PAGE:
Is everything political?
I first heard Gilles Deleuze’s phrase, “politics precedes being,” when I read Daniel Bell’s book The Economy of Desire. Daniel Bell makes the argument that capitalism has captured our desire, and that God is demanding it back. You can read some of our work with Bell’s book on our Daily Prayer if you want more. So there is something philosophical to be said about the reality that everything may indeed be political. And if we’re using Merriam-Webster’s fifth definition of the word, it might indeed be that general: “the total complex of relations between people living in society.” But I don’t mean that Deleuzian definition or the obscure one from Webster. Although this question might be worth exploring more theologically and philosophically, I’m more talking about the fact that everything around us seems to be politicized.
Even the Gospel itself is politicized, it seems. Sometimes by politically-interested people, but often times by people who are reacting to our increasingly polarized society. I am in a major cooking publication’s Facebook group with tens of thousands of members from across the country. It’s a helpful group to be a part of because it helps me see the country and the zeitgeist of the age. Most recently, a man living in the Northwest posted a photo of a pie with a mild statement about “voting blue” in the upcoming election and it garnered an epic response. A lot of people posted about how they wanted to be in this cooking group to escape politics; others were dramatically opposed to any sort of mention of politics in the group and accused the original poster of being manipulative. It was quite a sight to see! And I thought, “Are we making everything political?” Or are we overstating how political things are? And what does that mean for our world? What does that mean for our faith? What does that mean for Jesus?
Society assigns me political meaning
So, I want to tread lightly here because it’s no secret that I like following the news and national politics. I like watching history-in-the-making. It is entertaining, but also enlightening and helpful. I like holding the Bible in one hand and the newspaper in the other, as one famous 20th Century theologian said. So I’m generally going to see certain parts of our world and life together through a political framework, simply because of my interest.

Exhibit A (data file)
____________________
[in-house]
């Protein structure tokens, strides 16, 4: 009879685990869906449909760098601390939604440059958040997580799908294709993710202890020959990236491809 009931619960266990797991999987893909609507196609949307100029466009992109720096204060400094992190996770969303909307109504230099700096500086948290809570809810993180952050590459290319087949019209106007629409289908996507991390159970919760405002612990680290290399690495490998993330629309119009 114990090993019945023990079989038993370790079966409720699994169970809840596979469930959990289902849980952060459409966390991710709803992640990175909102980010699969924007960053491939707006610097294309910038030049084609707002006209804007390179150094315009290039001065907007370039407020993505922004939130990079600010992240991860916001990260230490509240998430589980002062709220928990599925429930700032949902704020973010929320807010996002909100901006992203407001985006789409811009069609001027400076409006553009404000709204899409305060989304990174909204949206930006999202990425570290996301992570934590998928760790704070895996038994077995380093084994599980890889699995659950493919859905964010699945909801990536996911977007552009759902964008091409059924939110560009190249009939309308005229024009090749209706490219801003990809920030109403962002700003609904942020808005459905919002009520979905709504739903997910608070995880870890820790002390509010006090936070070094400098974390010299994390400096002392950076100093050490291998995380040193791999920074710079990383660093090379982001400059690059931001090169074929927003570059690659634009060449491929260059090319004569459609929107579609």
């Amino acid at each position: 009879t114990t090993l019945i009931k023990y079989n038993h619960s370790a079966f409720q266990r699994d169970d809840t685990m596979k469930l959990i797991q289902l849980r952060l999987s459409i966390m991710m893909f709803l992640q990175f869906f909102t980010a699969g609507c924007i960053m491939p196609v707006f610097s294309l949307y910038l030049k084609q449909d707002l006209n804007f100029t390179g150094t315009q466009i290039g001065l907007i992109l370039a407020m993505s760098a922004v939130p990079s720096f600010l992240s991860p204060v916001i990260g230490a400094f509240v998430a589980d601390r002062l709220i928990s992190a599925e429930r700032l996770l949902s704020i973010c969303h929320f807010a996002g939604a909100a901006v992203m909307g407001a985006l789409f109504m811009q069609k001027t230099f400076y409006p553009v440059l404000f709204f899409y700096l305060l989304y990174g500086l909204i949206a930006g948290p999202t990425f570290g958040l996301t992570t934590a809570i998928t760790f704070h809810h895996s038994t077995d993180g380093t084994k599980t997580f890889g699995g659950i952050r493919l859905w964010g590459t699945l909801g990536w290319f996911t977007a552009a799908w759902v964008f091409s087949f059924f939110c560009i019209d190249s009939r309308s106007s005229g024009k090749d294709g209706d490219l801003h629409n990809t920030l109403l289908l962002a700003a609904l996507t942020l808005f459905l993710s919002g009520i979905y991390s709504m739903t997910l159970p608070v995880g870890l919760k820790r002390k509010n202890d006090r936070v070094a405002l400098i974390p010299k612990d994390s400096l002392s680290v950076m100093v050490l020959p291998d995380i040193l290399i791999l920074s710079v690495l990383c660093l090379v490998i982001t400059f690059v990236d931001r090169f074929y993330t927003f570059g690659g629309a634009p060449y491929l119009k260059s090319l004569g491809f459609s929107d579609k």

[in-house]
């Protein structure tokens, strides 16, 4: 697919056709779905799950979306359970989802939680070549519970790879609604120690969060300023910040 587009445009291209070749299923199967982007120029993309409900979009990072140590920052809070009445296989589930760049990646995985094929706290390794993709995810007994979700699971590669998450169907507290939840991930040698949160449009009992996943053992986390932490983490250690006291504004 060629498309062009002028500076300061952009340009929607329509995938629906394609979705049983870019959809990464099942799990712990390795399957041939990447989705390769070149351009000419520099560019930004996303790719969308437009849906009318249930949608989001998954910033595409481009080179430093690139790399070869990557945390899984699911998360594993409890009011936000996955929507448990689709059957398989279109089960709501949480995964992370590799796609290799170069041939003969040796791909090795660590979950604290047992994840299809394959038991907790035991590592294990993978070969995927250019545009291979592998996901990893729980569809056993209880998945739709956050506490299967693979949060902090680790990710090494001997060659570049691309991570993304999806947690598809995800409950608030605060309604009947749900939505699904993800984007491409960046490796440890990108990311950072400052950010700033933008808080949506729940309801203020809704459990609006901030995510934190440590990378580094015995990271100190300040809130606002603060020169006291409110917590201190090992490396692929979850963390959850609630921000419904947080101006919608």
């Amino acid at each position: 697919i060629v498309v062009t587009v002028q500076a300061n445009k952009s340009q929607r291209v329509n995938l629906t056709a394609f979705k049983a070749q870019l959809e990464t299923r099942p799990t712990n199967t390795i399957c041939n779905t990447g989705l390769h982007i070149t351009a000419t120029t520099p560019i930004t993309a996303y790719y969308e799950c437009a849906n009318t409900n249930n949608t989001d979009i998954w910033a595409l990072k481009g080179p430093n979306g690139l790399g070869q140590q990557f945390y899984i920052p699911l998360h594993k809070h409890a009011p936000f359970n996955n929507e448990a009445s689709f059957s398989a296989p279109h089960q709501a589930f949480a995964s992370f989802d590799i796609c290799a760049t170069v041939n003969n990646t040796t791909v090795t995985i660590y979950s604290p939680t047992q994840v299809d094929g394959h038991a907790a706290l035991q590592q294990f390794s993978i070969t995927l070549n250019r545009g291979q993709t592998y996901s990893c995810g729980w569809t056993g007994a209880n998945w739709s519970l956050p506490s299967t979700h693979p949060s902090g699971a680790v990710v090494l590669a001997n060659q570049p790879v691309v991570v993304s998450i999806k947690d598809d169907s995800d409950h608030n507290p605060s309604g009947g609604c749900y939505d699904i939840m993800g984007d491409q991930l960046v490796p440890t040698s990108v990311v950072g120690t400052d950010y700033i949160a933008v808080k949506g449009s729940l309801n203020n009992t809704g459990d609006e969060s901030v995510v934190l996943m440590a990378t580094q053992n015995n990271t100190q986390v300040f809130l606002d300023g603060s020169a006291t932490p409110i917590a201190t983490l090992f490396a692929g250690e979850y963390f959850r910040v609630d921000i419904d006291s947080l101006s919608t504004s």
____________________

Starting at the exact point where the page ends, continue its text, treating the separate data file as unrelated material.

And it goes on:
I acknowledge that my education in history has led me to those interests. My father’s interest in politics has also shaped me too. I have often wondered if my political interests are just a matter of my hobby alone. David Brooks of the New York Times wrote an intriguing piece called “The Rich White Civil War,” where he basically said political discourse is largely an argument between rich white people. Here’s Brooks:
You could say that tribalism is the fruit of privilege. People with more stresses in their lives necessarily pay less attention to politics. People with college degrees are more likely to describe their ideology as central to their identity. They are much more likely to derive moral meaning from their label, more likely to affiliate with a herd based on their label and more likely to vote on the party line.
However, I thought about that more. For the underprivileged, their political paradigm is not abstract, it’s embodied. That’s why when people say things like “let’s not let politics get in the way of relationships,” they are speaking for the place of privilege. Some of us wear our politics on our skin, so it’s impossible to separate it from who we are. My skin color has political meaning. It’s meaning that I didn’t assign it. And it’s a meaning that I would like to get rid of, generally speaking. I don’t have to add fuel to the meaning that is undeservedly gained, and I’m working on finding my ultimate meaning and identity in Jesus. But I can’t take away the fact that society sees me as different because of it.
Furthermore, as Christians, we enact and embody our theology and our philosophy. It’s not bound up in our minds, it is incarnational. It demands to be demonstrated. The Gospel then often appears political and economic. It certainly has implications in those fields, even while not being fundamentally economic or political. These days, though, it may unfortunately appear partisan too. While I do not think our prophecy as Christians should be captured by partisanship, I do believe sometimes we appear incidentally partisan. The church needs to be prophetic, but needs to make sure that its prophecy doesn’t appear partisan.